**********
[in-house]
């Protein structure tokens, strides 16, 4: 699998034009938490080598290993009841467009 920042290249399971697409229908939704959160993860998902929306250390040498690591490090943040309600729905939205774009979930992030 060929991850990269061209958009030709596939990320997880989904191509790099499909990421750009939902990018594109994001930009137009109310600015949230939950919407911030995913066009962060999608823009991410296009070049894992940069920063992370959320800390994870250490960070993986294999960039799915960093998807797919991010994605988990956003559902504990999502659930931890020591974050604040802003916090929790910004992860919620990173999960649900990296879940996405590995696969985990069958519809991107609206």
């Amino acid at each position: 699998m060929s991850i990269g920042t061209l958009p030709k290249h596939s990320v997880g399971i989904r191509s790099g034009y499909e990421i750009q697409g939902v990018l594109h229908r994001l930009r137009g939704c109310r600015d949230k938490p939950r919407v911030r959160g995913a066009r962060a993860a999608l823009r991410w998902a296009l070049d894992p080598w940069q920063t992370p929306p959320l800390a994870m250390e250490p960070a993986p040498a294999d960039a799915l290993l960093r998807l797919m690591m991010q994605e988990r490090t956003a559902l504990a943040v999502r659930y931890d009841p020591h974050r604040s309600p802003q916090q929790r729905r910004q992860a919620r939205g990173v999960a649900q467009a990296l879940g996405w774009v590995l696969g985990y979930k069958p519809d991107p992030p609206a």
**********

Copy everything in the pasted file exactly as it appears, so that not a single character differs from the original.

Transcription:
[in-house]
């Protein structure tokens, strides 16, 4: 699998034009938490080598290993009841467009 920042290249399971697409229908939704959160993860998902929306250390040498690591490090943040309600729905939205774009979930992030 060929991850990269061209958009030709596939990320997880989904191509790099499909990421750009939902990018594109994001930009137009109310600015949230939950919407911030995913066009962060999608823009991410296009070049894992940069920063992370959320800390994870250490960070993986294999960039799915960093998807797919991010994605988990956003559902504990999502659930931890020591974050604040802003916090929790910004992860919620990173999960649900990296879940996405590995696969985990069958519809991107609206």
């Amino acid at each position: 699998m060929s991850i990269g920042t061209l958009p030709k290249h596939s990320v997880g399971i989904r191509s790099g034009y499909e990421i750009q697409g939902v990018l594109h229908r994001l930009r137009g939704c109310r600015d949230k938490p939950r919407v911030r959160g995913a066009r962060a993860a999608l823009r991410w998902a296009l070049d894992p080598w940069q920063t992370p929306p959320l800390a994870m250390e250490p960070a993986p040498a294999d960039a799915l290993l960093r998807l797919m690591m991010q994605e988990r490090t956003a559902l504990a943040v999502r659930y931890d009841p020591h974050r604040s309600p802003q916090q929790r729905r910004q992860a919620r939205g990173v999960a649900q467009a990296l879940g996405w774009v590995l696969g985990y979930k069958p519809d991107p992030p609206a």